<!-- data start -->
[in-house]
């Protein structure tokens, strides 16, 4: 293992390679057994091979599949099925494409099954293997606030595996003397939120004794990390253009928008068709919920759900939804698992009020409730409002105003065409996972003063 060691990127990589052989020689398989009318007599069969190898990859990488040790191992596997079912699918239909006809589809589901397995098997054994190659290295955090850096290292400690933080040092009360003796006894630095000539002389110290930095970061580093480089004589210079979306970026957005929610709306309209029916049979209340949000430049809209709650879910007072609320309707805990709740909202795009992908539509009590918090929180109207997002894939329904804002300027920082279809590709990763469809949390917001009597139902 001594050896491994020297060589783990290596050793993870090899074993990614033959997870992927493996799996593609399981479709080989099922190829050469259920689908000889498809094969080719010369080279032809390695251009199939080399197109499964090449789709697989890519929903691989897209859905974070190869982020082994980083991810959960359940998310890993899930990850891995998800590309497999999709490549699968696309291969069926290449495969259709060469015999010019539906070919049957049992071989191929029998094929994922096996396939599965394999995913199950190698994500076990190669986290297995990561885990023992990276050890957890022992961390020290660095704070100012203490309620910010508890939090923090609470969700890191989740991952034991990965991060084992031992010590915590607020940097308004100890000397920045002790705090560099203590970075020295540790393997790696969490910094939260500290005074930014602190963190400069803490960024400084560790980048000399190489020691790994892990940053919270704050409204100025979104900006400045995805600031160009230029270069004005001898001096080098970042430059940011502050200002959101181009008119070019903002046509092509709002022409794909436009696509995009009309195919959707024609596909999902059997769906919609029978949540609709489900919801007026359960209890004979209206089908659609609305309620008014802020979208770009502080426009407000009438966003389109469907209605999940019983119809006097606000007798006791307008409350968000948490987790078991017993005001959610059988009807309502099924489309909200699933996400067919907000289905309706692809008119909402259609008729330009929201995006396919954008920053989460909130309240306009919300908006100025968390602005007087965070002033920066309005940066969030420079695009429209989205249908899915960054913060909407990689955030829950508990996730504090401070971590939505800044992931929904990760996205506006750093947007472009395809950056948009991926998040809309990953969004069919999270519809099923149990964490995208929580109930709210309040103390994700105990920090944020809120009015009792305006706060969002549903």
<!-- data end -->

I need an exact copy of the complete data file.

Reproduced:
[in-house]
């Protein structure tokens, strides 16, 4: 293992390679057994091979599949099925494409099954293997606030595996003397939120004794990390253009928008068709919920759900939804698992009020409730409002105003065409996972003063 060691990127990589052989020689398989009318007599069969190898990859990488040790191992596997079912699918239909006809589809589901397995098997054994190659290295955090850096290292400690933080040092009360003796006894630095000539002389110290930095970061580093480089004589210079979306970026957005929610709306309209029916049979209340949000430049809209709650879910007072609320309707805990709740909202795009992908539509009590918090929180109207997002894939329904804002300027920082279809590709990763469809949390917001009597139902 001594050896491994020297060589783990290596050793993870090899074993990614033959997870992927493996799996593609399981479709080989099922190829050469259920689908000889498809094969080719010369080279032809390695251009199939080399197109499964090449789709697989890519929903691989897209859905974070190869982020082994980083991810959960359940998310890993899930990850891995998800590309497999999709490549699968696309291969069926290449495969259709060469015999010019539906070919049957049992071989191929029998094929994922096996396939599965394999995913199950190698994500076990190669986290297995990561885990023992990276050890957890022992961390020290660095704070100012203490309620910010508890939090923090609470969700890191989740991952034991990965991060084992031992010590915590607020940097308004100890000397920045002790705090560099203590970075020295540790393997790696969490910094939260500290005074930014602190963190400069803490960024400084560790980048000399190489020691790994892990940053919270704050409204100025979104900006400045995805600031160009230029270069004005001898001096080098970042430059940011502050200002959101181009008119070019903002046509092509709002022409794909436009696509995009009309195919959707024609596909999902059997769906919609029978949540609709489900919801007026359960209890004979209206089908659609609305309620008014802020979208770009502080426009407000009438966003389109469907209605999940019983119809006097606000007798006791307008409350968000948490987790078991017993005001959610059988009807309502099924489309909200699933996400067919907000289905309706692809008119909402259609008729330009929201995006396919954008920053989460909130309240306009919300908006100025968390602005007087965070002033920066309005940066969030420079695009429209989205249908899915960054913060909407990689955030829950508990996730504090401070971590939505800044992931929904990760996205506006750093947007472009395809950056948009991926998040809309990953969004069919999270519809099923149990964490995208929580109930709210309040103390994700105990920090944020809120009015009792305006706060969002549903």